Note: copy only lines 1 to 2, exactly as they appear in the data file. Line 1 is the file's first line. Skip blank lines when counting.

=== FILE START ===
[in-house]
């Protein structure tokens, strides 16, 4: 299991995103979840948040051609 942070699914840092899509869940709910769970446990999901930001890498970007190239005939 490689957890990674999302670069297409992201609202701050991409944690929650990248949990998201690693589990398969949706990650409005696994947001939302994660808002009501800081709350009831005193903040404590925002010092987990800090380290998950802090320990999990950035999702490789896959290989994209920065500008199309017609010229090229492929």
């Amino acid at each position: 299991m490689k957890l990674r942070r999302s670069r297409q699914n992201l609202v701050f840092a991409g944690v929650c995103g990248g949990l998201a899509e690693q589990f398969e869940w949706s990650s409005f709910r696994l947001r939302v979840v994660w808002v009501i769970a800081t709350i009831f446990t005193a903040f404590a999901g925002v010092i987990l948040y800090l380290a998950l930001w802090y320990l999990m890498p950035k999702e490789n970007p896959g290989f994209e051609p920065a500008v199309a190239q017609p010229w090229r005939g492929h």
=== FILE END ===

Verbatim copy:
[in-house]
């Protein structure tokens, strides 16, 4: 299991995103979840948040051609 942070699914840092899509869940709910769970446990999901930001890498970007190239005939 490689957890990674999302670069297409992201609202701050991409944690929650990248949990998201690693589990398969949706990650409005696994947001939302994660808002009501800081709350009831005193903040404590925002010092987990800090380290998950802090320990999990950035999702490789896959290989994209920065500008199309017609010229090229492929």